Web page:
We’re just past the midway point of 2020, and it feels as if we’ve already lived through a decade of economic forecasts this year. Following a period of sustained growth in real estate development and construction, we’re now questioning how deep and long lasting the economic impact of the pandemic will be.
The unprecedented nature of this downturn makes it challenging to navigate. However, a few indicators can help us manage risk and improve planning to withstand, and even capitalize on, the current economic headwinds. Construction industry professionals in the vertical building market have reason for optimism in the third and fourth quarters of 2020.
Materials prices are holding steady, and contrary to popular opinion, demand for materials is now stable, which means we may see a short-term dip in prices, but long-term reductions are not sustainable. An existing backlog of work is helping to momentarily stabilize the market. Deals continue to be made in real estate development, so we look forward to seeing new vertical building projects announced.
Vertical building projects can take years to build, which makes it difficult to predict the pandemic’s long-term impact on the market. Those insights will become clearer in six months to a year. In the short term, as we wait to see how the market reacts, contractors with a strong balance sheet and the flexibility to adapt to changing market conditions will have an advantage over firms that are focused on short-term decisions.
The good news is that right now, buildings are still being constructed, and those projects scheduled for delivery in the third and fourth quarters are helping to stabilize the industry. The second and third quarters of 2021 will be the true litmus test for how a global downturn will affect construction over the long term.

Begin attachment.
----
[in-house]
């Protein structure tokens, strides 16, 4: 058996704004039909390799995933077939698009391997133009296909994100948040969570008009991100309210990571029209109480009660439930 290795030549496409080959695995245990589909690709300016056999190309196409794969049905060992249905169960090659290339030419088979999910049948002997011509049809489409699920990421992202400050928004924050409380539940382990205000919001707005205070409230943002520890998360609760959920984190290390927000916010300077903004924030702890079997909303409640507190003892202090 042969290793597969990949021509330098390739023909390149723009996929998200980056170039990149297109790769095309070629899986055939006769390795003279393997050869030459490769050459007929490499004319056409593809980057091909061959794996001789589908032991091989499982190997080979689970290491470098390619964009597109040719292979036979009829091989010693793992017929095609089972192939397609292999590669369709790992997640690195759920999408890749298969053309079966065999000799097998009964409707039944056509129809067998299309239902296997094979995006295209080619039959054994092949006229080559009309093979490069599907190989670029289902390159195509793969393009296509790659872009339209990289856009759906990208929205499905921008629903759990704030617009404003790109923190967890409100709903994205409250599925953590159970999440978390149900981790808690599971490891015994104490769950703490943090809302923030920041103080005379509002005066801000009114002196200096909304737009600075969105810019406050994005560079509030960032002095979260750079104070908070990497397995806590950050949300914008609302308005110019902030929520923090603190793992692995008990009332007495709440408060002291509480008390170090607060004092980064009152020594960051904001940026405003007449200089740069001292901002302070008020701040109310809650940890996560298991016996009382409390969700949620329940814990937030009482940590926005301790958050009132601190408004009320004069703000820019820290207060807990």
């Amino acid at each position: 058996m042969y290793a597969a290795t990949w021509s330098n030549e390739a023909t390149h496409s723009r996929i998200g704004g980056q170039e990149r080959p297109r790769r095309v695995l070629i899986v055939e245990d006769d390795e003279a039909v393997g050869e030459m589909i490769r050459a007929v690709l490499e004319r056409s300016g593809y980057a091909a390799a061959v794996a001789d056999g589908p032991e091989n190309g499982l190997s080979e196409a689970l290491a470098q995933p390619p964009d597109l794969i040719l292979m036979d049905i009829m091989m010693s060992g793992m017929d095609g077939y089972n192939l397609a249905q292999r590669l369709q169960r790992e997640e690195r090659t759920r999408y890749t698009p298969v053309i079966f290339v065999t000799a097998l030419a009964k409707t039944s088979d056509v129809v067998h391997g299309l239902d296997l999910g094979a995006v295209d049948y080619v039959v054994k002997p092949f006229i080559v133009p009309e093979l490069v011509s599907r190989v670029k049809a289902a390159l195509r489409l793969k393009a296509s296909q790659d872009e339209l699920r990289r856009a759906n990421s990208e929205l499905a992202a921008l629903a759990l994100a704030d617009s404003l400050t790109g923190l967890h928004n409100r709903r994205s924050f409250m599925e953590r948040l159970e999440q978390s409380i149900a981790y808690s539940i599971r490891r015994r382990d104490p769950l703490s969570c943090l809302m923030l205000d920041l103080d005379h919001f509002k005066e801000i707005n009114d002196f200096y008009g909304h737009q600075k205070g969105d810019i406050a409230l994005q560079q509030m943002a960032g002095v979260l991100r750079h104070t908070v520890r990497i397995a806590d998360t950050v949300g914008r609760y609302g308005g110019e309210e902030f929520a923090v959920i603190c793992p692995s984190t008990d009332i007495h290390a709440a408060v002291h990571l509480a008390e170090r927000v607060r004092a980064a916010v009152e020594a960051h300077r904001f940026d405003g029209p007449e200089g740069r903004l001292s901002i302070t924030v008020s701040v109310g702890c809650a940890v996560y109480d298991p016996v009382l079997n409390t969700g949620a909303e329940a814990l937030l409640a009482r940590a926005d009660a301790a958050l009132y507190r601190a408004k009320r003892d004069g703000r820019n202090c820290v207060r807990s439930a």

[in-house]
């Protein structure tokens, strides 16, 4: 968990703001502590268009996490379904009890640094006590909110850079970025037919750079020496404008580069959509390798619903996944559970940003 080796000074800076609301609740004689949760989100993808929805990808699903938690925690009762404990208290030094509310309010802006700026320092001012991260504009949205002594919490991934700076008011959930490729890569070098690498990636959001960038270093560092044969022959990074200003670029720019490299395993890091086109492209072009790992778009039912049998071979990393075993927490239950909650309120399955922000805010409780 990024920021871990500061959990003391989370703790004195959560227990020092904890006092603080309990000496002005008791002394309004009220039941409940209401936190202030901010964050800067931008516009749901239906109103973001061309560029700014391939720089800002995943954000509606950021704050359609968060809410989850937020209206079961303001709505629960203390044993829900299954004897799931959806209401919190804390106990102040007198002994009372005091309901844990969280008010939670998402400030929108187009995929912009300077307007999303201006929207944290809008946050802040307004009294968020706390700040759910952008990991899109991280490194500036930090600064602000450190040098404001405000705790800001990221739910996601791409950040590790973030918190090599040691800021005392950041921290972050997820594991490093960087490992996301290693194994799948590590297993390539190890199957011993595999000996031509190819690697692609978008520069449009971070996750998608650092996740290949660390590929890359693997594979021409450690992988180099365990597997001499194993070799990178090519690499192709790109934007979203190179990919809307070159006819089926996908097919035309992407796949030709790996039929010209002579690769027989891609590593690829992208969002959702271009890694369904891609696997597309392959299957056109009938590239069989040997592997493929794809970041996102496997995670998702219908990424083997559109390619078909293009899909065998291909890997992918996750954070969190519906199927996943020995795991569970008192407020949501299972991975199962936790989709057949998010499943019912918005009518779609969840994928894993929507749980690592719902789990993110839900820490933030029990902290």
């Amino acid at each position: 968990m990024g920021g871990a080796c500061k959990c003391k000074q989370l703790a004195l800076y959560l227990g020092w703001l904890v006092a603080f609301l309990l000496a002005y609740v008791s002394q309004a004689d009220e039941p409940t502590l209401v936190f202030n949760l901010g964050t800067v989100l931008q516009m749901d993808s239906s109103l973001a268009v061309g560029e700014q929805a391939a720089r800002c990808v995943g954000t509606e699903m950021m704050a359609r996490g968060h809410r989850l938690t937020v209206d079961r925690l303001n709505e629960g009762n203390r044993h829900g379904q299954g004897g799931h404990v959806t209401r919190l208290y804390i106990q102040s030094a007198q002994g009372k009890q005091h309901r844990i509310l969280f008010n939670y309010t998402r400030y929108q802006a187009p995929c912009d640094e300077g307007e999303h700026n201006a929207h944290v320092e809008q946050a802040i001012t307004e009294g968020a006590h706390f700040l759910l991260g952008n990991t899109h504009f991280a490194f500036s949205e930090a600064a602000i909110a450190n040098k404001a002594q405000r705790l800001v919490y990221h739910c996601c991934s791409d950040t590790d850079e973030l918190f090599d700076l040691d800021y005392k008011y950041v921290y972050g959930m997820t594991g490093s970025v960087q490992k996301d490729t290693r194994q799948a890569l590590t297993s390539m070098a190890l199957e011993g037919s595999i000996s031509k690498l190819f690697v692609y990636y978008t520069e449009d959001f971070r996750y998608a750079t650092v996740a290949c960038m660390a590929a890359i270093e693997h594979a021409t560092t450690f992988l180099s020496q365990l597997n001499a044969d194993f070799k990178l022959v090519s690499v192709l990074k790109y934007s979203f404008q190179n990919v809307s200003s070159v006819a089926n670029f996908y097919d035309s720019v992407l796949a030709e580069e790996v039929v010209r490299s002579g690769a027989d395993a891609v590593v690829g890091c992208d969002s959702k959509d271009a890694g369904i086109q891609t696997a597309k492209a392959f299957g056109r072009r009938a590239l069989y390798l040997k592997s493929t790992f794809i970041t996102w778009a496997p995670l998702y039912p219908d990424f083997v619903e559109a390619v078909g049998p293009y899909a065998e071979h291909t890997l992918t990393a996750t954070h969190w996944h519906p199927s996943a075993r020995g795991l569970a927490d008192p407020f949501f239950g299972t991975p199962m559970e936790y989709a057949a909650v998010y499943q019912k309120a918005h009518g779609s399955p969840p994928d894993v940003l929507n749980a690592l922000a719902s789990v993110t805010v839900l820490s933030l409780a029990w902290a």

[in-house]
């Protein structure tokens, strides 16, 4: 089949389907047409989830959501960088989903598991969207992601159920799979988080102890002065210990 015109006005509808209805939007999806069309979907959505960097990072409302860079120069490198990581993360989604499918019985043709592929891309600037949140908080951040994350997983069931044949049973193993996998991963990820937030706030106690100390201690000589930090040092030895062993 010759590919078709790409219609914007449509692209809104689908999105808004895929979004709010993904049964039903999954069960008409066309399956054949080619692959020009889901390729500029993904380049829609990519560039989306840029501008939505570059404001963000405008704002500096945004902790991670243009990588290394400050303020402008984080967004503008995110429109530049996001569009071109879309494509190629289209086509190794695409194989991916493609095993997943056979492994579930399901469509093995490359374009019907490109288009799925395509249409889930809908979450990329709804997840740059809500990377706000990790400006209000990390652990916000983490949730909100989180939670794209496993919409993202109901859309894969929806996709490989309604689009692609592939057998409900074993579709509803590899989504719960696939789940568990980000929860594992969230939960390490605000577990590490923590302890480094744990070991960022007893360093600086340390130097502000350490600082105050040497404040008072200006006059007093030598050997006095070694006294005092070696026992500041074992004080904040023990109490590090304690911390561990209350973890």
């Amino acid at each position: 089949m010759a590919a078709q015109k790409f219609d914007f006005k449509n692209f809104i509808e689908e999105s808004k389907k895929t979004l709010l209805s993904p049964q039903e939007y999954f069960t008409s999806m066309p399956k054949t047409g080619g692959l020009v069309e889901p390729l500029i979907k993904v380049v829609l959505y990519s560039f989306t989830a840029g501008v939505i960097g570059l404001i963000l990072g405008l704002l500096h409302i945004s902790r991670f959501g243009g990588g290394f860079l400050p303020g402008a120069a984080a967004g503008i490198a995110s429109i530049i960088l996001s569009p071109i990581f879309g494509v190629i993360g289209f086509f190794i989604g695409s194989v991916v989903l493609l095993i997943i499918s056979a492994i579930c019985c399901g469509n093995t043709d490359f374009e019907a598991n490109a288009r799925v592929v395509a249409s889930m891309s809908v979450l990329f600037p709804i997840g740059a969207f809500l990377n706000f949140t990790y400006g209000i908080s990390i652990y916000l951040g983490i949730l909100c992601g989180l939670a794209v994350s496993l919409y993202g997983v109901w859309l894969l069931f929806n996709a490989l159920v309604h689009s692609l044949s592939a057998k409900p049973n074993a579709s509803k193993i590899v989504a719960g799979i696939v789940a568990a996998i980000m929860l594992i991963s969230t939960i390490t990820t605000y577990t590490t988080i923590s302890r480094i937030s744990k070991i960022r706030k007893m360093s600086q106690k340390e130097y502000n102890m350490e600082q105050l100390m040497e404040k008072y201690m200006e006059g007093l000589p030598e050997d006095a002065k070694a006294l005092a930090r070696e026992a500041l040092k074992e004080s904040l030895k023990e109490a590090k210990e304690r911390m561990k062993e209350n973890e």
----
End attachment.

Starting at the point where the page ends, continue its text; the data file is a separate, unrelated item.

Planning is the enemy of volatility. Contractors who delve into project specifics and plan for all outcomes will be better positioned to employ strategies that avoid delays. Planning should include tactics to avoid materials, parts and equipment shortages caused by supply-chain disruptions. It could also include adapting schedules to accommodate new protocols for jobsite safety or allowing more time to manage logistics, particularly for inspections and permits.
History has shown that the economy tends to lean on construction to help it recover from downturns. We often see the federal government driving the upswing by increasing investments in building and infrastructure, which helps offset decreased spending in other sectors. And, unlike the downturn in 2008, banks and financial institutions remain cautiously optimistic today, with capital to fund construction projects.
The real difficulty with our current situation is unpredictability. No one is accustomed to dealing with the fallout of a pandemic. The biggest question is what markets will look like in late 2020 and early 2021. Contractors can offer partnering solutions and support healthy development by doubling down on project efficiencies and implementing technologies to keep construction budgets as lean as possible.